Several Mt. Vernon Schools have focused on philanthropic or character-building activities the week of October 26. Students had the opportunity to get involved by wearing a specific color or dressing up to represent each day’s charity or by making philanthropic donations.
Mt. Vernon High School and Mt. Comfort Elementary are participating in “Socktober,” a month dedicated to collecting socks to help the homeless in the community. They have paired with a local organization who, as part of their community outreach efforts, delivers food, clothes, and blankets to homeless camps every week.
Mt. Comfort Elementary principal, Heather Whitaker, states “We are following ‘Kid President’s’ lead and have set a goal of donating 550 pairs of new socks to homeless or home insecure people. We have already collected approximately 250 socks as of Tuesday. Let’s watch our young people make a difference. The community can help by dropping off a pair/pack of new socks at Mt. Comfort Elementary or Mt. Vernon High School.”
*Post article launch, on Friday they reached over 600 pairs of socks. Mt. Vernon High School collected over 500 pairs of socks and donated them to the Hope House of Hancock County.
According to the www.HappySocktober.com website, every night in the U.S. an estimated 600,000 people live on the streets. This national effort has the goal of two million people donating socks, proving that small acts of kindness can make a big difference in the lives of our homeless neighbors.
Character Counts Week
In addition to Socktober, Mt. Comfort Elementary is also leading the character-building experience with “Character Counts Week.” This research-based program is endorsed by the U.S. President and government. It has six pillars of character: Trustworthiness, Respect, Responsibility, Fairness, Caring and Citizenship. Mt. Comfort Elementary also adds the “Mix-It-Up Day” during this week where students will sit at a different lunch table with students they may not know. Conversation starters/questions are provided on the table to prompt discussions.
On Monday, Mt. Comfort students wore neon to “glow with trustworthiness,” Tuesday was the mix and match or backwards clothes for respect and mix-it-up day, and on Wednesday students dressed nicely to symbolize responsibility. On Thursday students wore sports apparel for fairness, and ended the week on Friday by dressing up as Super Heroes representing Caring and Citizenship. Additional information on Character Counts Week can be found on www.charactercounts.org.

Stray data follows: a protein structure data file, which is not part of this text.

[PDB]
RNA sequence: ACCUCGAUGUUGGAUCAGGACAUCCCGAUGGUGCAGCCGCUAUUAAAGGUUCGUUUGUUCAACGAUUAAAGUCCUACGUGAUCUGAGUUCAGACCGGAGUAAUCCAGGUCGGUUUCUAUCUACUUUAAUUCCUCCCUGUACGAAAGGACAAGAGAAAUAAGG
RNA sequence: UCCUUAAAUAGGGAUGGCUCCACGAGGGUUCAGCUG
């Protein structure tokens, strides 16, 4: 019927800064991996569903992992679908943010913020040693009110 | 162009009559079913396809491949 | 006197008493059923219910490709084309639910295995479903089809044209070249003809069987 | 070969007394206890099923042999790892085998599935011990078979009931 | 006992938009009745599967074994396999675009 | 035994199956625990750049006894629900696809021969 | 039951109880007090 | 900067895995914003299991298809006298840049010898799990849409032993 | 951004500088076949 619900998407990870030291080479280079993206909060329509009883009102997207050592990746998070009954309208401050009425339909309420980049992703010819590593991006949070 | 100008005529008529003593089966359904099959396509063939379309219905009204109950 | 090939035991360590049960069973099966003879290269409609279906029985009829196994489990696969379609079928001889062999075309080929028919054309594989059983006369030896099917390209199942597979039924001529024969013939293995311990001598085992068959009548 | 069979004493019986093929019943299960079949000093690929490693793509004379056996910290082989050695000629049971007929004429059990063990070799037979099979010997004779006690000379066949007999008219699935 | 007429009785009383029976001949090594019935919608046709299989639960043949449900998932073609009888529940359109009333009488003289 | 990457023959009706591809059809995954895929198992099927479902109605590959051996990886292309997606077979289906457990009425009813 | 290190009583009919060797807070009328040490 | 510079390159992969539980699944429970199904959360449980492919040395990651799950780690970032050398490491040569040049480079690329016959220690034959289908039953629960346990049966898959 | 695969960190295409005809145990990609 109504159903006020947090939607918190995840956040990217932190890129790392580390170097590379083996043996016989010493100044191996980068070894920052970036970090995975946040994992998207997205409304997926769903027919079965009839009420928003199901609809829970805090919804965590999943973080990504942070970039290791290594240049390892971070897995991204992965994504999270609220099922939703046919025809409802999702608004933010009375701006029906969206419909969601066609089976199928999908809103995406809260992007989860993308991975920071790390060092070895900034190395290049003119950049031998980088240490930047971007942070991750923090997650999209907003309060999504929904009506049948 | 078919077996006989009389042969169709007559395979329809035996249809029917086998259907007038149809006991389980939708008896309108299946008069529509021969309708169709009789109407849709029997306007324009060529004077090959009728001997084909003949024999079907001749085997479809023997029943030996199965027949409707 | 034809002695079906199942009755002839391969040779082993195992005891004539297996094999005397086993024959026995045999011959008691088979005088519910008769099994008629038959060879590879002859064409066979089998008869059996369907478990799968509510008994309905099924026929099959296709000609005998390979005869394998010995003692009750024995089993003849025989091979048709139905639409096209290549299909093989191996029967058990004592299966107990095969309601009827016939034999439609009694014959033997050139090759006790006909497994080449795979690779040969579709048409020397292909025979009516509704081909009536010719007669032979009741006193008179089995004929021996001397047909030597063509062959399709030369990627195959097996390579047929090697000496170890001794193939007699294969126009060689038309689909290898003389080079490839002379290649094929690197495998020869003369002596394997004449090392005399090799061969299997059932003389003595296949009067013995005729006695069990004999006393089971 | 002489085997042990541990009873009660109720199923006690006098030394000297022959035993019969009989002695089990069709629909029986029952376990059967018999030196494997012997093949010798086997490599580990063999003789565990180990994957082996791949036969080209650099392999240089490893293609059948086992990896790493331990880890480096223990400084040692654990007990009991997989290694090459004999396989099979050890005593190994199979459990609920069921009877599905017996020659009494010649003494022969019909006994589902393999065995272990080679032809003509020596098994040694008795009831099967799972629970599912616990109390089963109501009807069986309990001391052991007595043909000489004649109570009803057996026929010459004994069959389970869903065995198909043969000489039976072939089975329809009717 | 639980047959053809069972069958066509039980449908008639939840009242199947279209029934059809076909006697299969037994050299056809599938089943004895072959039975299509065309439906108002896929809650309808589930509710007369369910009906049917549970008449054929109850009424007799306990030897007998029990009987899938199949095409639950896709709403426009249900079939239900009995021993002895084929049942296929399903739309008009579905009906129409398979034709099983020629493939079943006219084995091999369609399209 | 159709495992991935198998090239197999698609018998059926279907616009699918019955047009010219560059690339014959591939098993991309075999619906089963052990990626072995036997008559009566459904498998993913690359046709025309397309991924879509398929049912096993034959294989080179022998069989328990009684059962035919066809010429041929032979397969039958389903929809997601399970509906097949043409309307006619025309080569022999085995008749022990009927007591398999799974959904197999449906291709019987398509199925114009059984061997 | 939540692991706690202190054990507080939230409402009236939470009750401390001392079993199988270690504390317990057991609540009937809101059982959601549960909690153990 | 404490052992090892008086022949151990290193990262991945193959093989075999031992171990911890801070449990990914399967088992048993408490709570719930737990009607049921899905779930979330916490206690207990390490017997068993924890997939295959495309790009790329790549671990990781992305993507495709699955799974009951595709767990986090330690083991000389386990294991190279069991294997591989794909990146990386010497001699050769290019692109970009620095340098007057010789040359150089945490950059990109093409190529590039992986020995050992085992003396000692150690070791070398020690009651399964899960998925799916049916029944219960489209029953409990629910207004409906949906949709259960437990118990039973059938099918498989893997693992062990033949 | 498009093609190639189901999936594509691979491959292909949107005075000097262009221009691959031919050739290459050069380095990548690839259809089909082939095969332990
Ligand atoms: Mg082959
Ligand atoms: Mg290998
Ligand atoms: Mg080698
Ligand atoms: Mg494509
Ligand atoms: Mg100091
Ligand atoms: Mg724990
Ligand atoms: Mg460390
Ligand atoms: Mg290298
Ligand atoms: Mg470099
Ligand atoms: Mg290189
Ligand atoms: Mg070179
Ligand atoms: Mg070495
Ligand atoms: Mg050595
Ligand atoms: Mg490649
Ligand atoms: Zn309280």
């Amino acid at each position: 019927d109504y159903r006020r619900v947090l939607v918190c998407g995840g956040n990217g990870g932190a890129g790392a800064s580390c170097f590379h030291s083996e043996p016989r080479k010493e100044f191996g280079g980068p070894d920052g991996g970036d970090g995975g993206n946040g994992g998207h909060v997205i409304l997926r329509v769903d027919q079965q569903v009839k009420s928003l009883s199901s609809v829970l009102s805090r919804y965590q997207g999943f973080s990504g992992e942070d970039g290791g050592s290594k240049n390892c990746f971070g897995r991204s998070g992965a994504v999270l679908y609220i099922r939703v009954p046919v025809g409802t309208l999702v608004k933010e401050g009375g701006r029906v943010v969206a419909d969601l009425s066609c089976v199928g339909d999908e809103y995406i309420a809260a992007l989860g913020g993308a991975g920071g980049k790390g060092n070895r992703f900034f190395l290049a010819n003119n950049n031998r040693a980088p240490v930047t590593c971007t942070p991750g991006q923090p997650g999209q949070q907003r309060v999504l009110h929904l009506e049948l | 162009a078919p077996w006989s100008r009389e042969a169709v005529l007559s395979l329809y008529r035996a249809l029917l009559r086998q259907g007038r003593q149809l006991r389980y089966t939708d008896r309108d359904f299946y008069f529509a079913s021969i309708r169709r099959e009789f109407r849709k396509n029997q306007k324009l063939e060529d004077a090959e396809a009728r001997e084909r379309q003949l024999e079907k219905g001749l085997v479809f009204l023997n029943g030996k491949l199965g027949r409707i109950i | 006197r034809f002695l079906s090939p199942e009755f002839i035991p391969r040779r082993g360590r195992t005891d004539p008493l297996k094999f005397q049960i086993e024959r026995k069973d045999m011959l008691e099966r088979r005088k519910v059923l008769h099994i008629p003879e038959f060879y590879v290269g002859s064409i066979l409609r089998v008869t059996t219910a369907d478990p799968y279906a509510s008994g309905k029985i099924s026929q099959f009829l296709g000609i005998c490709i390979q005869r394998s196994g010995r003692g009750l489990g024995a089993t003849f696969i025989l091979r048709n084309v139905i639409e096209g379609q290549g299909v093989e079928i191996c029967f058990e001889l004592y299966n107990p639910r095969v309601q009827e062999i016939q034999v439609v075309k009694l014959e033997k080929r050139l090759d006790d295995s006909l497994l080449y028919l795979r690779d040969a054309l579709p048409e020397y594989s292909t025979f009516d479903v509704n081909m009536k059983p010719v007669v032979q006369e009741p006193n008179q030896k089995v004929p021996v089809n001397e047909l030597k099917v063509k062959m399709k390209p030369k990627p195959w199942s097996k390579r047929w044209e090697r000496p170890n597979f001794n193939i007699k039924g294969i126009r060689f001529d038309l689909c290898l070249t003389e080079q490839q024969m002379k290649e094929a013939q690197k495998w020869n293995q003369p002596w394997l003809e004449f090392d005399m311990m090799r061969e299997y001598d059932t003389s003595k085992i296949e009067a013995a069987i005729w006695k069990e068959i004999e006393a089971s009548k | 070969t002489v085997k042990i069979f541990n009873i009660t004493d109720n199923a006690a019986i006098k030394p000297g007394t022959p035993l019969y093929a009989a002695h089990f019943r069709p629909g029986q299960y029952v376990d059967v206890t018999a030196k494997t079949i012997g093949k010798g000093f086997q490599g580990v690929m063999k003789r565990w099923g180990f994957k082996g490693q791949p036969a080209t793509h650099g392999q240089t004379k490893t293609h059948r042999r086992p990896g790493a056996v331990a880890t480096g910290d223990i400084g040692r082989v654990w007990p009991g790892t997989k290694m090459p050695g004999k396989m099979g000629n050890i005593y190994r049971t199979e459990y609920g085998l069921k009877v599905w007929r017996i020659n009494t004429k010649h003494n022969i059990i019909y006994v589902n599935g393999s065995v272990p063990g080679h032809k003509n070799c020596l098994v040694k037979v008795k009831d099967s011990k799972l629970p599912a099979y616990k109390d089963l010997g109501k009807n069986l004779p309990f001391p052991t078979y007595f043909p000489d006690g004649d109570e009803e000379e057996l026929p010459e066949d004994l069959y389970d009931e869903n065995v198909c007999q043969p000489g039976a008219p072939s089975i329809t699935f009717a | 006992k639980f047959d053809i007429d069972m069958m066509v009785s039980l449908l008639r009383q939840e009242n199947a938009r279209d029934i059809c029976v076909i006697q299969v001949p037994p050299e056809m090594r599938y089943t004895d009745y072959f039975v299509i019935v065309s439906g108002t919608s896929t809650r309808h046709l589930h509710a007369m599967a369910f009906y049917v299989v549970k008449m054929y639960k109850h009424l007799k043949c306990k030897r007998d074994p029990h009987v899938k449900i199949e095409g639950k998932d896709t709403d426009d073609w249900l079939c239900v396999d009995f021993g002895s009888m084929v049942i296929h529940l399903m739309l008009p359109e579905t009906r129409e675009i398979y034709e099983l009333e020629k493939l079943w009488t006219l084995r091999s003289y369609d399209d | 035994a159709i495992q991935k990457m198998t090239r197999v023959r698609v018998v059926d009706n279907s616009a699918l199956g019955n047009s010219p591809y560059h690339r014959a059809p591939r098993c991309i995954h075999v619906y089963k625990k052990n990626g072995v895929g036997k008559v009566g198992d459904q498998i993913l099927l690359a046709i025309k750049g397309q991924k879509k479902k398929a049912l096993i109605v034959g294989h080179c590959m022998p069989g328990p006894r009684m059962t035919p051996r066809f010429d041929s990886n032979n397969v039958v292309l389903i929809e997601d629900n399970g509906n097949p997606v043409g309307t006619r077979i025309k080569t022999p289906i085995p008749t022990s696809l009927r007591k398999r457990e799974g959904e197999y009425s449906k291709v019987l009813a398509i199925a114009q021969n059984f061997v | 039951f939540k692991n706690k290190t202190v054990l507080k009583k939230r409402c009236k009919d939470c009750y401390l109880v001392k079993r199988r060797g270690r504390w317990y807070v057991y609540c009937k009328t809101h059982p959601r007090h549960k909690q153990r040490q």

Cancer Awareness Week
The Mt. Vernon Middle School is holding Cancer Awareness Week teaching students about the prevention and different types of cancer. The student council is chairing this effort and selling colored bandanas for $1; all money raised is donated to the American Cancer Society. Each day, students also heard an announcement about the cancer of the day, including statistics, symptoms and/or prevention.
On Monday, Mt. Vernon Middle School students wore white for Lung Cancer, on Tuesday students wore black representing Skin Cancer, and Wednesday was Lymphoma Cancer with the color green. On Thursday, Leukemia was represented with orange, and the week ends with pink supporting Breast Cancer awareness.
Red Ribbon Week
McCordsville Elementary is celebrating being drug-free with Red Ribbon Week. This national campaign promotes an anti-drug message to students. (See www.redribbon.org for additional details.) To help with the drug-free pledge, students have dress-up days. Monday was “Team up against drugs” and students wore a sports jersey/shirt; on Tuesday students donned a hat/cap to “Put a cap on drugs.” On Wednesday, students made the statement “I’m a true blue ‘jean’ous, I’m drug-free” by wearing a blue shirt and jeans. Thursday was “Be hip, don’t dip” and clothes from the 70’s or 80’s will be in abundance. Students will “Wrap up the Red Ribbon Week” by wearing as much red as possible on Friday.
Character Building Through the Year
Fortville Elementary has also been working on character-building activities throughout the school year. During each 9-weeks of school, each grade level met with Mr. Kendall, Fortville Elementary School’s Social Worker, and developed strategies to be respectful. For the rest of the semester, the character education focus is honesty. Next semester will highlight responsibility and caring, beginning with a book or video to help demonstrate and prompt discussions. At the conclusion, students are given an activity in relation to the specific character trait.
Mt. Vernon Community School Corporation provides tools throughout each student’s school career that help develop good citizenship, healthy living, and the ability to participate effectively in a culturally diverse society.